Using the novel antibody-drug conjugate, loncastuximab tesirine to treat patients with R/R diffuse large B-cell lymphoma

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Published: 26 Jun 2020
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Prof Carmelo Carlo-Stella - Humanitas Cancer Center, Milan, Italy

Prof Carmelo Carlo-Stella speaks to ecancer in an online interview for the virtual EHA 2020 meeting.

He gives an overview of this phase II trial, which assessed the efficacy of loncastuximab tesirine for the treatment of relapsed or refractory (R/R) diffuse large B-cell lymphoma.

Prof Carlo-Stella presents the promising initial findings from this study, which could offer a new treatment option for heavily-pretreated patients, who have failed prior therapies.

 

Good morning, I am Carmelo Carlo-Stella. I am a Professor of Haematology at Humanitas University in Milan and I am chief of the lymphoma unit at Humanitas Clinical and Research Centre which is, again, located in Milan. In the next few minutes I will share with you the initial results of our phase II study using loncastuximab tesirine, since known as Lonca, which is an oral PBD-based antibody-drug conjugate that has been used in patients with relapsed and refractory diffuse large B-cell lymphoma.

Let’s start with a short background of this study. The diffuse large B-cell lymphoma is an aggressive form of non-Hodgkin’s lymphoma accounting, essentially, for 30% of all lymphoma subtypes. Patients with newly diagnosed diffuse large B-cell lymphoma have a high cure rate ranging from 50-60% upon receiving first line chemotherapy, which is represented by R-CHOP. In a striking contrast, patients with refractory or relapsed diffuse large B-cell lymphoma have a poor prognosis. Indeed, this treatment of relapsed and refractory DLBCL represent an unmet medical need, urgently requiring novel therapies.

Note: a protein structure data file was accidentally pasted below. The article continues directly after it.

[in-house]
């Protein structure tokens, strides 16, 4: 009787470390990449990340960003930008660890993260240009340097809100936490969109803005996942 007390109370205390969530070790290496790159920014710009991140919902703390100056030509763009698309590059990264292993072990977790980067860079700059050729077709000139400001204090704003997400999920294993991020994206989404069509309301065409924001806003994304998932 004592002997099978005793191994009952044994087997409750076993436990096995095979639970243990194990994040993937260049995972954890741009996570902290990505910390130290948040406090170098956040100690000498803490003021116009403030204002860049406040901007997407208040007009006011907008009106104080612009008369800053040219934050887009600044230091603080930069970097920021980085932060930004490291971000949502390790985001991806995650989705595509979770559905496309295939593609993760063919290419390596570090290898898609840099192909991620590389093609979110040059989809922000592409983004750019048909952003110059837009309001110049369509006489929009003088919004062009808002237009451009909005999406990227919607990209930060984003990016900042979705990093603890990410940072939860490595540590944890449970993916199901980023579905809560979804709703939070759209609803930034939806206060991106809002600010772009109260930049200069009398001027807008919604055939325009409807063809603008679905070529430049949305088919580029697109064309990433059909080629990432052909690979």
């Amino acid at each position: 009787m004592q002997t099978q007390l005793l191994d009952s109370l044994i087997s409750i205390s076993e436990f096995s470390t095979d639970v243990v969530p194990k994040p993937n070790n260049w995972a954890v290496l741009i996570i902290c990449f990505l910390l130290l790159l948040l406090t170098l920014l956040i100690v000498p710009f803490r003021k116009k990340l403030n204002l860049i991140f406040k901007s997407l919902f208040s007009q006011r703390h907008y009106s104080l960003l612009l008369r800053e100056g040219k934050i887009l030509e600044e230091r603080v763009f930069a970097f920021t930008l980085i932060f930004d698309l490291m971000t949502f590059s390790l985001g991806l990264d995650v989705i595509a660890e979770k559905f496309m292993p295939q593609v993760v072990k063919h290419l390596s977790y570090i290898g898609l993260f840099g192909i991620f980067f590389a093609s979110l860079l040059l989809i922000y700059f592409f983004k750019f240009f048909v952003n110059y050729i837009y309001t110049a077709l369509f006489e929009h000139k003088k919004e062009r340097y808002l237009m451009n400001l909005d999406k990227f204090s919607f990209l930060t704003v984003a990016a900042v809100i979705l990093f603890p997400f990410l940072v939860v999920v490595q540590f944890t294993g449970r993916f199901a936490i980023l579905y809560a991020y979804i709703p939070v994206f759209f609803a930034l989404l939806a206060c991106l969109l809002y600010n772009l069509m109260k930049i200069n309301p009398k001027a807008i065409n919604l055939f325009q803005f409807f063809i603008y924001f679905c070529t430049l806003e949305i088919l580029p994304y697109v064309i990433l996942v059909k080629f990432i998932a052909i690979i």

Over the past decade several different therapeutic targets have been explored in this field and among the different therapeutic targets CD19 antigen represents and emerges as an attractive therapeutic target. Essentially, due to the high expression and diffuse expression of CD19 among the B-cell malignancies – almost all B-cell malignancies do express CD19 – and this is our first reason. The second reason for the success of the CD19 antigen as a therapeutic target is represented by the stable expression that this antigen has. Several approaches are currently being developed for targeting CD19 and these different approaches include CAR T-cells as well as a variety of different monoclonal antibodies, including naked antibodies, bispecific antibodies and antibody-drug conjugates.

Lonca, indeed and in fact, is an antibody-drug conjugate comprising a humanised anti-CD19 antibody conjugated to a potent PBD-dimer. PBD-dimer is highly cytotoxic and it’s credible for the mechanism of action of the antibody. The mechanism of action of Lonca has several steps starting from the binding of Lonca to CD19. This is followed by internalisation of the antibody and cleavage of the PDB-dimer which migrates to the locus where the PDB-dimer DNA and this results in the DNA replication which in turn results in apoptotic cell death.

Lonca has already been explored and investigated for toxicity in a large phase I study which was recently published in Clinical Cancer Research. The results I will show you are the initial results of a large phase II study which is overall 145 patients and has an endpoint represented by the overall response rate. This is the primary endpoint of the study.